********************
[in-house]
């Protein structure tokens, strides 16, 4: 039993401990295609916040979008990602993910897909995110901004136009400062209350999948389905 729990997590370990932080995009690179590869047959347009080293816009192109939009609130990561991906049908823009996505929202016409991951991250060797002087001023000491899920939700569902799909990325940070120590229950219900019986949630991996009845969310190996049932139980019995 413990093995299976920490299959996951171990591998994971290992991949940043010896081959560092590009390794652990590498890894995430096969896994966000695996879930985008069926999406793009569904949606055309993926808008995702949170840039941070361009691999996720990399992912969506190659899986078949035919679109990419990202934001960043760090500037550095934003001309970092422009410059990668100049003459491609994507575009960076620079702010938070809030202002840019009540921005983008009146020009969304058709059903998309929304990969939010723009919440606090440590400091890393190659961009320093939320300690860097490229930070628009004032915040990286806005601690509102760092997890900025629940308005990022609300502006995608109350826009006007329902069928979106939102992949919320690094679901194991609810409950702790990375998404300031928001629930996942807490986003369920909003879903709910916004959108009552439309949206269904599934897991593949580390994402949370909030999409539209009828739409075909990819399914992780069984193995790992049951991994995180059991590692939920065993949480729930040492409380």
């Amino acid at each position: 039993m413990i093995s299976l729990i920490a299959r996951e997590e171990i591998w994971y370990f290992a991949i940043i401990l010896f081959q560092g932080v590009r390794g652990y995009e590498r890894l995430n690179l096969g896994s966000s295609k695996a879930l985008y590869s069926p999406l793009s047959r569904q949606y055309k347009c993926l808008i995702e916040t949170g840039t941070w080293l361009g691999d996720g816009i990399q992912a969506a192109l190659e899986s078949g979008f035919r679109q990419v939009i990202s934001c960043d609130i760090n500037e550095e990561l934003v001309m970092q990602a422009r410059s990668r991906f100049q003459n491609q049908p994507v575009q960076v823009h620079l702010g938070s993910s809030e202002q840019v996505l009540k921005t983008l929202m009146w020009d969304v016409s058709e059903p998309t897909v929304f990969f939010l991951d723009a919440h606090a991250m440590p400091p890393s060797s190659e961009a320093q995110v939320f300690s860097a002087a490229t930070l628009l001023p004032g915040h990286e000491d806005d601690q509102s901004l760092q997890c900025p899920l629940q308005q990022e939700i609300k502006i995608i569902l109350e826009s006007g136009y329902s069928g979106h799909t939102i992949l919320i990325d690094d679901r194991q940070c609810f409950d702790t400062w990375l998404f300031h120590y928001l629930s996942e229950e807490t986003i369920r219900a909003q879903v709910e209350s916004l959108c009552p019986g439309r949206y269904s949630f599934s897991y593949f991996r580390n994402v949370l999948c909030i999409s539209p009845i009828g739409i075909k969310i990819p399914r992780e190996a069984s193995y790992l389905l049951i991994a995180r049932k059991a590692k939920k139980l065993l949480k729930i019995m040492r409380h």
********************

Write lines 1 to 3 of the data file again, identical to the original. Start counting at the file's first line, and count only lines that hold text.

[in-house]
């Protein structure tokens, strides 16, 4: 039993401990295609916040979008990602993910897909995110901004136009400062209350999948389905 729990997590370990932080995009690179590869047959347009080293816009192109939009609130990561991906049908823009996505929202016409991951991250060797002087001023000491899920939700569902799909990325940070120590229950219900019986949630991996009845969310190996049932139980019995 413990093995299976920490299959996951171990591998994971290992991949940043010896081959560092590009390794652990590498890894995430096969896994966000695996879930985008069926999406793009569904949606055309993926808008995702949170840039941070361009691999996720990399992912969506190659899986078949035919679109990419990202934001960043760090500037550095934003001309970092422009410059990668100049003459491609994507575009960076620079702010938070809030202002840019009540921005983008009146020009969304058709059903998309929304990969939010723009919440606090440590400091890393190659961009320093939320300690860097490229930070628009004032915040990286806005601690509102760092997890900025629940308005990022609300502006995608109350826009006007329902069928979106939102992949919320690094679901194991609810409950702790990375998404300031928001629930996942807490986003369920909003879903709910916004959108009552439309949206269904599934897991593949580390994402949370909030999409539209009828739409075909990819399914992780069984193995790992049951991994995180059991590692939920065993949480729930040492409380």
């Amino acid at each position: 039993m413990i093995s299976l729990i920490a299959r996951e997590e171990i591998w994971y370990f290992a991949i940043i401990l010896f081959q560092g932080v590009r390794g652990y995009e590498r890894l995430n690179l096969g896994s966000s295609k695996a879930l985008y590869s069926p999406l793009s047959r569904q949606y055309k347009c993926l808008i995702e916040t949170g840039t941070w080293l361009g691999d996720g816009i990399q992912a969506a192109l190659e899986s078949g979008f035919r679109q990419v939009i990202s934001c960043d609130i760090n500037e550095e990561l934003v001309m970092q990602a422009r410059s990668r991906f100049q003459n491609q049908p994507v575009q960076v823009h620079l702010g938070s993910s809030e202002q840019v996505l009540k921005t983008l929202m009146w020009d969304v016409s058709e059903p998309t897909v929304f990969f939010l991951d723009a919440h606090a991250m440590p400091p890393s060797s190659e961009a320093q995110v939320f300690s860097a002087a490229t930070l628009l001023p004032g915040h990286e000491d806005d601690q509102s901004l760092q997890c900025p899920l629940q308005q990022e939700i609300k502006i995608i569902l109350e826009s006007g136009y329902s069928g979106h799909t939102i992949l919320i990325d690094d679901r194991q940070c609810f409950d702790t400062w990375l998404f300031h120590y928001l629930s996942e229950e807490t986003i369920r219900a909003q879903v709910e209350s916004l959108c009552p019986g439309r949206y269904s949630f599934s897991y593949f991996r580390n994402v949370l999948c909030i999409s539209p009845i009828g739409i075909k969310i990819p399914r992780e190996a069984s193995y790992l389905l049951i991994a995180r049932k059991a590692k939920k139980l065993l949480k729930i019995m040492r409380h």